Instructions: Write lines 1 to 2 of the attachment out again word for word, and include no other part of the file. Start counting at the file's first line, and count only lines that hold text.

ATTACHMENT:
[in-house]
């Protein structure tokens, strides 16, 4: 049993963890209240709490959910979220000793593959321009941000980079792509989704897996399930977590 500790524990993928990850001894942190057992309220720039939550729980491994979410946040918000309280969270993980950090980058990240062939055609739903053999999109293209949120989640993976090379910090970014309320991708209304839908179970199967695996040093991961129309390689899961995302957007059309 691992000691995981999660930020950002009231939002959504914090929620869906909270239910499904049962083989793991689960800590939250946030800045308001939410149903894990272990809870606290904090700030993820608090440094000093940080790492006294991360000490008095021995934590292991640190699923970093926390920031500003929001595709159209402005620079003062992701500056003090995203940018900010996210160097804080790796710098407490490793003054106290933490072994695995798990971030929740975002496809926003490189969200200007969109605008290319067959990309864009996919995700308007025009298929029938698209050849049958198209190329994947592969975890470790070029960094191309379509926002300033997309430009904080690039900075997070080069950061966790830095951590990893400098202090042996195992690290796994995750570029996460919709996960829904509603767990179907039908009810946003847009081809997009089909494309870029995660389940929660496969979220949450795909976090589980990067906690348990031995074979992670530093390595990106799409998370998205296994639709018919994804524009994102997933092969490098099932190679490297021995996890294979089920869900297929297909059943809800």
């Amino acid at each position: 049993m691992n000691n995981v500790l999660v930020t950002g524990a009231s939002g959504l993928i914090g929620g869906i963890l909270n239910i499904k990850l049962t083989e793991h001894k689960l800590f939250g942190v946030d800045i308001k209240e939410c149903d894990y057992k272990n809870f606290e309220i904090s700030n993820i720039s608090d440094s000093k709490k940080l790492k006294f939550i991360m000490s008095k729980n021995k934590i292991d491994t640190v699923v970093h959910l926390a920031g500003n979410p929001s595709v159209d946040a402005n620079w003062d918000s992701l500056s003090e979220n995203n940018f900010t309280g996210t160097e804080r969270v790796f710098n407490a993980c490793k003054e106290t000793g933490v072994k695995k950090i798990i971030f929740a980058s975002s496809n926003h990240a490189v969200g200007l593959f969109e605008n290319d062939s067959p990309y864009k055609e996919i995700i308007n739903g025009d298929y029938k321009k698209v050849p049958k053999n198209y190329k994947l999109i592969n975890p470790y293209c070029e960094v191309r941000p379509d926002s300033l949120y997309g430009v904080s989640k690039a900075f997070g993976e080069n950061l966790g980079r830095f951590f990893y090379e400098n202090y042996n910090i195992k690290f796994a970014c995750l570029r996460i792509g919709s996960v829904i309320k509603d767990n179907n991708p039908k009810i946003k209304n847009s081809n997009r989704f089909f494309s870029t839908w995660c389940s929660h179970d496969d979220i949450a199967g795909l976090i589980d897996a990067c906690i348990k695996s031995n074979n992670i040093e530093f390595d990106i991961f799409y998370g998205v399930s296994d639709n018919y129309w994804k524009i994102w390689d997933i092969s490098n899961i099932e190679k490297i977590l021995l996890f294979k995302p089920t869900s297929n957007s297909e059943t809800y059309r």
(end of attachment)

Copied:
[in-house]
């Protein structure tokens, strides 16, 4: 049993963890209240709490959910979220000793593959321009941000980079792509989704897996399930977590 500790524990993928990850001894942190057992309220720039939550729980491994979410946040918000309280969270993980950090980058990240062939055609739903053999999109293209949120989640993976090379910090970014309320991708209304839908179970199967695996040093991961129309390689899961995302957007059309 691992000691995981999660930020950002009231939002959504914090929620869906909270239910499904049962083989793991689960800590939250946030800045308001939410149903894990272990809870606290904090700030993820608090440094000093940080790492006294991360000490008095021995934590292991640190699923970093926390920031500003929001595709159209402005620079003062992701500056003090995203940018900010996210160097804080790796710098407490490793003054106290933490072994695995798990971030929740975002496809926003490189969200200007969109605008290319067959990309864009996919995700308007025009298929029938698209050849049958198209190329994947592969975890470790070029960094191309379509926002300033997309430009904080690039900075997070080069950061966790830095951590990893400098202090042996195992690290796994995750570029996460919709996960829904509603767990179907039908009810946003847009081809997009089909494309870029995660389940929660496969979220949450795909976090589980990067906690348990031995074979992670530093390595990106799409998370998205296994639709018919994804524009994102997933092969490098099932190679490297021995996890294979089920869900297929297909059943809800």